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Ales Kotalik clears waivers, sent to AHL’s Abbotsford Heat; Can Jay Feaster clean up Calgary’s mess?

Before we can truly judge the work of new Calgary Flames general manager Jay Feaster, we must first give him some time to flush out the sometimes-awful moves made by his predecessor, Darryl Sutter.

Much like his brother Brent, Darryl was a solid-to-great coach. Unfortunately it appeared that he was promoted to the level of his incompetence when he became the Flames’ GM, though.

One of his worst moves involved a trade with often-lampooned New York Rangers GM Glen Sather: Sutter sent Olli Jokinen and Brandon Prust to New York for Ales Kotalik and Christopher Higgins last February.

The move was middling at best from a pure hockey standpoint, but from a salary cap standpoint, it was befuddling. Jokinen’s $5.25 million cap hit was set to expire while Kotalik’s $3 million per year mistake will linger through the 2011-12 season. Worst yet, the team added Jokinen back into the fold again this off-season.

Feaster will enjoy at least a slight bit of breathing room* now that Kotalik cleared waivers to the surprise of few/no one. It won’t be easy for the former Lightning GM, though, as Sutter left behind a team full of aging players with overpriced and lengthy deals. There are some expiring contracts, but they’re mostly of the cheap and overachieving variety as Alex Tanguay, Curtis Glencross and others are making far less than Kotalik.

While the Flames have shown some life lately, the fact of the matter is that Feaster needs to acknowledge the team’s mediocre ceiling. The blueprint of depending heavily on Jarome Iginla and Miikka Kiprusoff isn’t working, especially considering the lack of value up and down the roster. It will hurt to see Iginla and other pricey veterans go, but how much longer will the team settle for their “seventh or eight seed at best” pattern?

Most top teams enjoy a successful mixture of value and youth; the Flames have very little of either. Feaster has a chance to begin such a transformation over the next month. We’ll have to wait and see which direction he takes.

* – Of course, Flames ownership will still have to pay Kotalik. Unless he bails them out by failing to report to the AHL, of course.

Here are the 10 oldest players to play a game this season

Jaromir Jagr
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This isn’t breaking news or anything. We just thought you’d like to know that three of the NHL’s 10 oldest players (who’ve played at least one game this season) are members of the Florida Panthers.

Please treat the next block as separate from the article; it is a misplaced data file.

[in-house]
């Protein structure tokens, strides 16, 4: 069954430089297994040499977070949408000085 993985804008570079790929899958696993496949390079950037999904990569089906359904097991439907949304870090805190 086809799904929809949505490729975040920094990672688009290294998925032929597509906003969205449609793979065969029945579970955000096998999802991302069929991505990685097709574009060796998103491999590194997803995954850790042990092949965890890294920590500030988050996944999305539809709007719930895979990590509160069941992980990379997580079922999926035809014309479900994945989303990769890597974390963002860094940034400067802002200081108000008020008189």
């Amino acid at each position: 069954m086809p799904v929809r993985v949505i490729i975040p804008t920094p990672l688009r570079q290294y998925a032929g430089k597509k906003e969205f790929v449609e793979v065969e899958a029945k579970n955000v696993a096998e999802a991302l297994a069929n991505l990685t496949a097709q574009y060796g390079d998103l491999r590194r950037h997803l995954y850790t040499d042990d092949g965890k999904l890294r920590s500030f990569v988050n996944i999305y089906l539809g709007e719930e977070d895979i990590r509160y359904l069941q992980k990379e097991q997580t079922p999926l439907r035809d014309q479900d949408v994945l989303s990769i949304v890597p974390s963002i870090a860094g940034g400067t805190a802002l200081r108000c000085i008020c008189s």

Oh, and the Panthers’ starting goalie? He’s the oldest starter in the league. (Scroll down.)

Here’s the list of skaters, topped by 43-year-old Jaromir Jagr:


Yet another veteran Panther, 36-year-old defenseman Brian Campbell, ranks 17th on the list.

Granted, the above list does not include 39-year-old Patrik Elias (who’s hurt) or 39-year-old Eric Boulton (who just re-signed with the Isles). As soon as those two play, Thornton will get pushed out of the top 10.

Now here’s the list of goalies who’ve started at least one game this season, topped by 36-year-old Roberto Luongo:


For the record, Luongo isn’t the oldest goalie under contract. That would be Minnesota’s Niklas Backstrom, who’s 37.

Related: Can Florida’s old guys hang on while the young guys get better?

Hamburglar (groin) returns, Sens demote O’Connor

Andrew Hammond
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Matt O'Connor‘s time in the Canadian capital was brief, but still noteworthy.

O’Connor, the losing netminder in Sunday’s “Battle of the Backups” against Montreal — Habs No. 2 Mike Condon got the win — has been sent down to AHL Binghamton to pave the way for Andrew Hammond‘s return from a groin injury, per the Sun.

The Hamburglar has been out since the preseason, but his return is earlier than expected.

He was originally supposed to miss the first two weeks, yet now sounds as though he’ll play one of Ottawa’s two games on an upcoming road trip through Columbus and Pittsburgh.

It’s going to be interesting to see if Hammond can replicate the success he had last season, when he came out of nowhere to go 20-1-2 with a 1.79 GAA and .941 save percentage, and finish seventh in Vezina voting.